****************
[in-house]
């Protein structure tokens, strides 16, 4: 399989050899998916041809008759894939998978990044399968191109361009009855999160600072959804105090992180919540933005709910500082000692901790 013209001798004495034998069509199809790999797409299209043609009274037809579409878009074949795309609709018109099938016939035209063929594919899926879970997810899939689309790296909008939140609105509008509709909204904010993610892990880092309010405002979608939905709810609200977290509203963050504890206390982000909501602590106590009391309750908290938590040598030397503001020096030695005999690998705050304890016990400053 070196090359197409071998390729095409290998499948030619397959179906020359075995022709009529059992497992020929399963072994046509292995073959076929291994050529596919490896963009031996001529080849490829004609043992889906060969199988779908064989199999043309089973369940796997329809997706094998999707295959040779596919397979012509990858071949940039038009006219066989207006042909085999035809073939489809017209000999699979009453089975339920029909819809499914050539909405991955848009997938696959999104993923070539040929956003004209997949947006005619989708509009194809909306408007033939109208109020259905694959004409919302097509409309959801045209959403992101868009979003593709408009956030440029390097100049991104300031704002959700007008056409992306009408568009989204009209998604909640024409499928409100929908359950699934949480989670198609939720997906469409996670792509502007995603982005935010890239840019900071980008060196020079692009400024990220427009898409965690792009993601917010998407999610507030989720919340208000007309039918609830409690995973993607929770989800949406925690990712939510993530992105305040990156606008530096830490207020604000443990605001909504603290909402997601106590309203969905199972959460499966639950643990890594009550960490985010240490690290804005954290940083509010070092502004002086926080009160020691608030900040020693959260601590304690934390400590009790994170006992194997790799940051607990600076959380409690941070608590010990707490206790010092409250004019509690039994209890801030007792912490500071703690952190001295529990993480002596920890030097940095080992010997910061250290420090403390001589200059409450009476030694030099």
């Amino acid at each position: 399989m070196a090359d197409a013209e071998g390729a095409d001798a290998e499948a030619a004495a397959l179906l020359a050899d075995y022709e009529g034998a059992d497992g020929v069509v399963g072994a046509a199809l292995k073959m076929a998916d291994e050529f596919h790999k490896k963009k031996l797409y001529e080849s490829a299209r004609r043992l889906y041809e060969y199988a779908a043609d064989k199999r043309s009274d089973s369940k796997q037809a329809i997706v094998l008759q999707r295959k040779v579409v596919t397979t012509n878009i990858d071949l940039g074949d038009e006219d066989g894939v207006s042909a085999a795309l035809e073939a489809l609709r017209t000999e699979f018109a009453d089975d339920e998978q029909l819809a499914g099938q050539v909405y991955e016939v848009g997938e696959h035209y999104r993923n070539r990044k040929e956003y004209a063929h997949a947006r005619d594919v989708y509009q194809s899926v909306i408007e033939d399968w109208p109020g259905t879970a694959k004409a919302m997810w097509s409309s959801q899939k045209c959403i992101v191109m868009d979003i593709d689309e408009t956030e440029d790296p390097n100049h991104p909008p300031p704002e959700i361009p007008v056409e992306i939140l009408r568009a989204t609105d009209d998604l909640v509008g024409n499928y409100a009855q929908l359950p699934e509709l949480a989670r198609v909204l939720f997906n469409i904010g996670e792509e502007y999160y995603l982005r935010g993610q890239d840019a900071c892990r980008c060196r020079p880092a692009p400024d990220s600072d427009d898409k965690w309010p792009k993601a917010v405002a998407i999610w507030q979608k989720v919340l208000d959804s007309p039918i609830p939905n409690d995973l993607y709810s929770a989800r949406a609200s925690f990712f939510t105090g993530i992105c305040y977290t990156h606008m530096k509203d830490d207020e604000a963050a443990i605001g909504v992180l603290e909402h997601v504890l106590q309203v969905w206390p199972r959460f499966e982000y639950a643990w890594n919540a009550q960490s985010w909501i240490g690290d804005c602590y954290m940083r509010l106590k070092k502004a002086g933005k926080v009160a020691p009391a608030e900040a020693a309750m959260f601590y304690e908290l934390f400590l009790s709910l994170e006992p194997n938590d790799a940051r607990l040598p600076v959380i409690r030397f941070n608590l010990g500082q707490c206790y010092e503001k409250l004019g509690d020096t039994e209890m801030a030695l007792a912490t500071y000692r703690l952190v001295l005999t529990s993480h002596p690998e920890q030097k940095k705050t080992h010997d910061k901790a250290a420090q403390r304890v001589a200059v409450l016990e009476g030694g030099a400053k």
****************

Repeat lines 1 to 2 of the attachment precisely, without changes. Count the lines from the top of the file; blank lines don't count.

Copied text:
[in-house]
């Protein structure tokens, strides 16, 4: 399989050899998916041809008759894939998978990044399968191109361009009855999160600072959804105090992180919540933005709910500082000692901790 013209001798004495034998069509199809790999797409299209043609009274037809579409878009074949795309609709018109099938016939035209063929594919899926879970997810899939689309790296909008939140609105509008509709909204904010993610892990880092309010405002979608939905709810609200977290509203963050504890206390982000909501602590106590009391309750908290938590040598030397503001020096030695005999690998705050304890016990400053 070196090359197409071998390729095409290998499948030619397959179906020359075995022709009529059992497992020929399963072994046509292995073959076929291994050529596919490896963009031996001529080849490829004609043992889906060969199988779908064989199999043309089973369940796997329809997706094998999707295959040779596919397979012509990858071949940039038009006219066989207006042909085999035809073939489809017209000999699979009453089975339920029909819809499914050539909405991955848009997938696959999104993923070539040929956003004209997949947006005619989708509009194809909306408007033939109208109020259905694959004409919302097509409309959801045209959403992101868009979003593709408009956030440029390097100049991104300031704002959700007008056409992306009408568009989204009209998604909640024409499928409100929908359950699934949480989670198609939720997906469409996670792509502007995603982005935010890239840019900071980008060196020079692009400024990220427009898409965690792009993601917010998407999610507030989720919340208000007309039918609830409690995973993607929770989800949406925690990712939510993530992105305040990156606008530096830490207020604000443990605001909504603290909402997601106590309203969905199972959460499966639950643990890594009550960490985010240490690290804005954290940083509010070092502004002086926080009160020691608030900040020693959260601590304690934390400590009790994170006992194997790799940051607990600076959380409690941070608590010990707490206790010092409250004019509690039994209890801030007792912490500071703690952190001295529990993480002596920890030097940095080992010997910061250290420090403390001589200059409450009476030694030099």